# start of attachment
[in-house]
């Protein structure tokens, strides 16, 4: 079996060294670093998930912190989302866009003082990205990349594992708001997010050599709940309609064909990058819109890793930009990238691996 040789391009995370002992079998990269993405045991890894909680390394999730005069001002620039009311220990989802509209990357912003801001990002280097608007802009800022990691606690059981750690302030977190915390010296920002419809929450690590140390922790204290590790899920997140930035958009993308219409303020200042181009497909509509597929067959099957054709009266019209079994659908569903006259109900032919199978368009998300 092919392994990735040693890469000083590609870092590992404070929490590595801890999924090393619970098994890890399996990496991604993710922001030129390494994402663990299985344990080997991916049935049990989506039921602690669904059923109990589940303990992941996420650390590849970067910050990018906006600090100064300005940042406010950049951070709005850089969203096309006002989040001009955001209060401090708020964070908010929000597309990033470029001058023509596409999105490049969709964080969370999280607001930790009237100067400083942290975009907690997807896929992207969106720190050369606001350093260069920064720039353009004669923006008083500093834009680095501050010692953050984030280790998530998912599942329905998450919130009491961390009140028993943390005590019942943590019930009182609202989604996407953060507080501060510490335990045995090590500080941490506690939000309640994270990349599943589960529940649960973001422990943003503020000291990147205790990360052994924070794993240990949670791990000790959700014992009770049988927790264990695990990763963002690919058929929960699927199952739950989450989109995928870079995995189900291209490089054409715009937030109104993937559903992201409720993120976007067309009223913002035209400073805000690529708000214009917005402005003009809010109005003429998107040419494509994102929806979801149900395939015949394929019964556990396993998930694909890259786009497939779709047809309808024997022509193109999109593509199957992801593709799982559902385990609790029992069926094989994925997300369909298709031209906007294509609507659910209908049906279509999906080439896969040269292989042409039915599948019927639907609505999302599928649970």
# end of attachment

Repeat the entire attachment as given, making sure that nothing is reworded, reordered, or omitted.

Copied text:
[in-house]
């Protein structure tokens, strides 16, 4: 079996060294670093998930912190989302866009003082990205990349594992708001997010050599709940309609064909990058819109890793930009990238691996 040789391009995370002992079998990269993405045991890894909680390394999730005069001002620039009311220990989802509209990357912003801001990002280097608007802009800022990691606690059981750690302030977190915390010296920002419809929450690590140390922790204290590790899920997140930035958009993308219409303020200042181009497909509509597929067959099957054709009266019209079994659908569903006259109900032919199978368009998300 092919392994990735040693890469000083590609870092590992404070929490590595801890999924090393619970098994890890399996990496991604993710922001030129390494994402663990299985344990080997991916049935049990989506039921602690669904059923109990589940303990992941996420650390590849970067910050990018906006600090100064300005940042406010950049951070709005850089969203096309006002989040001009955001209060401090708020964070908010929000597309990033470029001058023509596409999105490049969709964080969370999280607001930790009237100067400083942290975009907690997807896929992207969106720190050369606001350093260069920064720039353009004669923006008083500093834009680095501050010692953050984030280790998530998912599942329905998450919130009491961390009140028993943390005590019942943590019930009182609202989604996407953060507080501060510490335990045995090590500080941490506690939000309640994270990349599943589960529940649960973001422990943003503020000291990147205790990360052994924070794993240990949670791990000790959700014992009770049988927790264990695990990763963002690919058929929960699927199952739950989450989109995928870079995995189900291209490089054409715009937030109104993937559903992201409720993120976007067309009223913002035209400073805000690529708000214009917005402005003009809010109005003429998107040419494509994102929806979801149900395939015949394929019964556990396993998930694909890259786009497939779709047809309808024997022509193109999109593509199957992801593709799982559902385990609790029992069926094989994925997300369909298709031209906007294509609507659910209908049906279509999906080439896969040269292989042409039915599948019927639907609505999302599928649970």